I Think I Love You
I Think I Love You, the fifth volume of Lauren Layne’s spicy series featuring young singletons trying to find romance in New York while working at Oxford Magazine, features advertising worker Hunter Cross, whose best friend Brit Robbins wants to get married and have kids – which is easier said than done in the big city.
Hunter and Brit have been best friends for forever, but Hunter’s determined not to ruin the good thing they have going between them – they are strictly platonic all the way. The trouble is all of Brit’s dates leave her feeling flat, and one terrible experience too many forces her to turn to Hunter and asks him a favor. Will he help her learn the art of seduction so she can improve her chances of finding mister right and settling down?
This won’t be permanent of course. Brit just wants someone to see her as a full-blooded woman instead of a kid sister figure, and Hunter’s planning on leaving Oxford behind to move back to the Midwest. But the deeper they get into their seduction game, the closer they get to sexual combustion and breaking Hunter’s rules. When a family emergency descends, Hunter must pick between letting Brit all the way in or sneaking back to his hometown.
This is an admittedly hard series to step into mid-story; many of the characters are well-established by now, and many of them pop up in the book, leaving newbies going ‘wait, who’s that?!’.
It doesn’t help that our hero is one big doucherino. Yep, my biggest problem with the book is Hunter. For much of it, he’s one of those dudes who doesn’t want commitment, would rather die than fall in love or even sleep next to the woman he just boinked. In fact, he won’t have a one-night stand with a woman who lives in his building and on the same floor for fear he’ll bump into her again, yet he has no problem sabotaging Brit’s chances at romance because he’s so jealous.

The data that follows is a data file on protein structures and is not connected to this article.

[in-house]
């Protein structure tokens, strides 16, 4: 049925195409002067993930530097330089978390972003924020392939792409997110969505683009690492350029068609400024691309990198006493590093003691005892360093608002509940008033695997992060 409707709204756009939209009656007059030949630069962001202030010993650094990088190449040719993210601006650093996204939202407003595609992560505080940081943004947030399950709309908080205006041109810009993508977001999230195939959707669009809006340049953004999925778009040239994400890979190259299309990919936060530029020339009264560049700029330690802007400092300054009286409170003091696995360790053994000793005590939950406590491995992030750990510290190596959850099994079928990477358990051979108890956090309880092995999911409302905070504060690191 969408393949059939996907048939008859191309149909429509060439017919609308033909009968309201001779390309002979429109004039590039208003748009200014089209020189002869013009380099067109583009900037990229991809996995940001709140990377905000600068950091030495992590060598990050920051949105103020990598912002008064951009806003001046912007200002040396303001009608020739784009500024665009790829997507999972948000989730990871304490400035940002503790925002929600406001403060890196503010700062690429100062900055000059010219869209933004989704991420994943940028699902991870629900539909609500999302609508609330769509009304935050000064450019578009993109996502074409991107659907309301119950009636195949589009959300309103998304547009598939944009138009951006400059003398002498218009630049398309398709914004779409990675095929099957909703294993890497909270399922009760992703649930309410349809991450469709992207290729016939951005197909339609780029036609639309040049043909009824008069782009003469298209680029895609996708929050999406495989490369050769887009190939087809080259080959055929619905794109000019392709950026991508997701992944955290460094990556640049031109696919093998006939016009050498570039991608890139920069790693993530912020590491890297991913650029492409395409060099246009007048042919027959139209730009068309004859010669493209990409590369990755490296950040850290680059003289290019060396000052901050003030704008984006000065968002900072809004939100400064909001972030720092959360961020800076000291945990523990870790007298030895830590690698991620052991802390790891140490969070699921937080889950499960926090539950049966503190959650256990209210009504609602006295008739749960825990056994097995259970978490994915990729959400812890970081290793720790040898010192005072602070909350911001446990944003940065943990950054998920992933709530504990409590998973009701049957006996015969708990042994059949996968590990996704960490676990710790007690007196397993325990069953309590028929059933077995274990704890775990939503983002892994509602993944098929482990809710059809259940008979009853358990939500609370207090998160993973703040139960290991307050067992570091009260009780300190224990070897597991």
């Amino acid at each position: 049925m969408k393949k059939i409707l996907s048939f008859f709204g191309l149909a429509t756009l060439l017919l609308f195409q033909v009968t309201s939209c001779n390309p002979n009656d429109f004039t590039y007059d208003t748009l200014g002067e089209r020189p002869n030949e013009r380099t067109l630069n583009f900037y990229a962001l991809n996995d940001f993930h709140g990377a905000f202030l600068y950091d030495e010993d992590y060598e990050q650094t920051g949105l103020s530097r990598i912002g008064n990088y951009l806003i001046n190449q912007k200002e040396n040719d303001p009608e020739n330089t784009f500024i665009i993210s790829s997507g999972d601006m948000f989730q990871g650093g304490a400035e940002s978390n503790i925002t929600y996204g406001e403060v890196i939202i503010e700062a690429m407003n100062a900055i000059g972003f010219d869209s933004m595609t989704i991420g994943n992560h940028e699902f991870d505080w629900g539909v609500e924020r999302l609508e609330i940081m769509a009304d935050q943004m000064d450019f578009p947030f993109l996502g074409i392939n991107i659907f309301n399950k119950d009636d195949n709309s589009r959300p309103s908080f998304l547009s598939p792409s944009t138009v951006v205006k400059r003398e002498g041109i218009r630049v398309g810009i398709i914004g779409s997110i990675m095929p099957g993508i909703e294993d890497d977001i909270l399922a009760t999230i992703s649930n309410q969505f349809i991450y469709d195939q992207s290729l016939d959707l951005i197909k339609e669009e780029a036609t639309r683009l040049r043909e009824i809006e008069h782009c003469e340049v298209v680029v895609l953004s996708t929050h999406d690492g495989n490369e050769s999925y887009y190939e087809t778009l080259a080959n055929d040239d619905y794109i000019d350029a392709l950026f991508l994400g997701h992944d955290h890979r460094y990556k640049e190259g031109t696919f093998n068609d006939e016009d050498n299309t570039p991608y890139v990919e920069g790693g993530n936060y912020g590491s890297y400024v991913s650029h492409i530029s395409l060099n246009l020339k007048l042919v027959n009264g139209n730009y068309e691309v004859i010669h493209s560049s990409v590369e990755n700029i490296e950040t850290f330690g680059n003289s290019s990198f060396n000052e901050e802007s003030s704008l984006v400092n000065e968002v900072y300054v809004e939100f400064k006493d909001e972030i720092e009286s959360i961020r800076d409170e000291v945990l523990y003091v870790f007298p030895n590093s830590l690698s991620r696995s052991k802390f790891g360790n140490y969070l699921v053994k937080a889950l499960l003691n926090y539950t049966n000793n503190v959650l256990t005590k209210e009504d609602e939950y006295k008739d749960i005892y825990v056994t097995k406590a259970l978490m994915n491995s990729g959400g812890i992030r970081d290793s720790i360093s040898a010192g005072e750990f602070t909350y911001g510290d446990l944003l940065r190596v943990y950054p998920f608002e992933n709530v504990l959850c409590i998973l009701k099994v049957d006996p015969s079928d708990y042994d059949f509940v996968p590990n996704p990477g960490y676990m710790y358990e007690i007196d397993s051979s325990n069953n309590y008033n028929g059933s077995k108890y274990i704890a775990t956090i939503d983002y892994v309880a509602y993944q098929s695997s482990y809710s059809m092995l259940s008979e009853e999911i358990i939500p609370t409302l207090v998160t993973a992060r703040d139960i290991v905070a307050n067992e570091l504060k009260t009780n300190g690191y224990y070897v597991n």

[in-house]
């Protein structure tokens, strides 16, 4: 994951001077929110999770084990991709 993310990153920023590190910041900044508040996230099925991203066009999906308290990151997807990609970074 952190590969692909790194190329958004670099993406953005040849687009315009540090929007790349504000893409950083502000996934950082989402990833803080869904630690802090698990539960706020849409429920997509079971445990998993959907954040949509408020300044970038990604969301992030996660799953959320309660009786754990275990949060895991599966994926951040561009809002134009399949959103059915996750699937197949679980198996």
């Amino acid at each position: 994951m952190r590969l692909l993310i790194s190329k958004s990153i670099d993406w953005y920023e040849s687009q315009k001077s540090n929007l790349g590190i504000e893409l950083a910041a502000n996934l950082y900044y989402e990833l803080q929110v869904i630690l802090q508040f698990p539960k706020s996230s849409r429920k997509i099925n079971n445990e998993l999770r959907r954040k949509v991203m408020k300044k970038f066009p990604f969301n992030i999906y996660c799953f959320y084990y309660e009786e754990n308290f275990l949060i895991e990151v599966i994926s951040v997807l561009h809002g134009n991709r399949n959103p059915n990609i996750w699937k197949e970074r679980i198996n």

Hunter’s one of those guys who panic-overthinks everything. He’s horrified to look at his best friend and see her as a sexual being. But he also doesn’t want to ruin their friendship by trying to date her, so he’ll sleep with her and be her friend but not embark on a relationship. Yet he’s also happy to throw a loud tantrum at their workplace (yep, their workplace) when she literally bats her lashes at a male colleague. The fact that Hunter is Brit’s superior just adds to the discomfort. Everyone is in everyone else’s business at Oxford to an uncomfortable degree, and it’s all a sexual harassment lawsuit waiting to happen. When Hunter’s boss calls him on the carpet for seducing Brit, it all feels like too little, too late. As close as they were, as much as they liked each other, I had no reason to believe Hunter would stay faithful to Brit.
I liked Brit, though. The poor girl just wants to sexy herself up in the hope of finally nailing a man down – and her using Marilyn Monroe as a sexyspiration was sweet, and she felt like a normal, everyday woman I might meet out in the world.
Their shared chemistry is decent, the sex scenes have bite, and I liked their habit of snuggling and watching movies in bed, but Brit allows Hunter to make way too many of the calls in their relationship, from who to date in the office (i.e, she shouldn’t bonk anyone but him) to whether or not the makeover is working. Any independent confidence she shows is questioned for a while, which is really annoying. And then Hunter makes a choice that just makes the reader cringe; he’s processing a lot in the moment but the author should have him emotionally beyond the point of doing what he does when he does it.
Readers of the Oxford series will likely enjoy this rather more than I did. It’s not a comfortable starting place for newbies, and with a hero this annoying it’s hard to do more than give Layne points for her smooth, polished writing and hope that the rest of the series improves.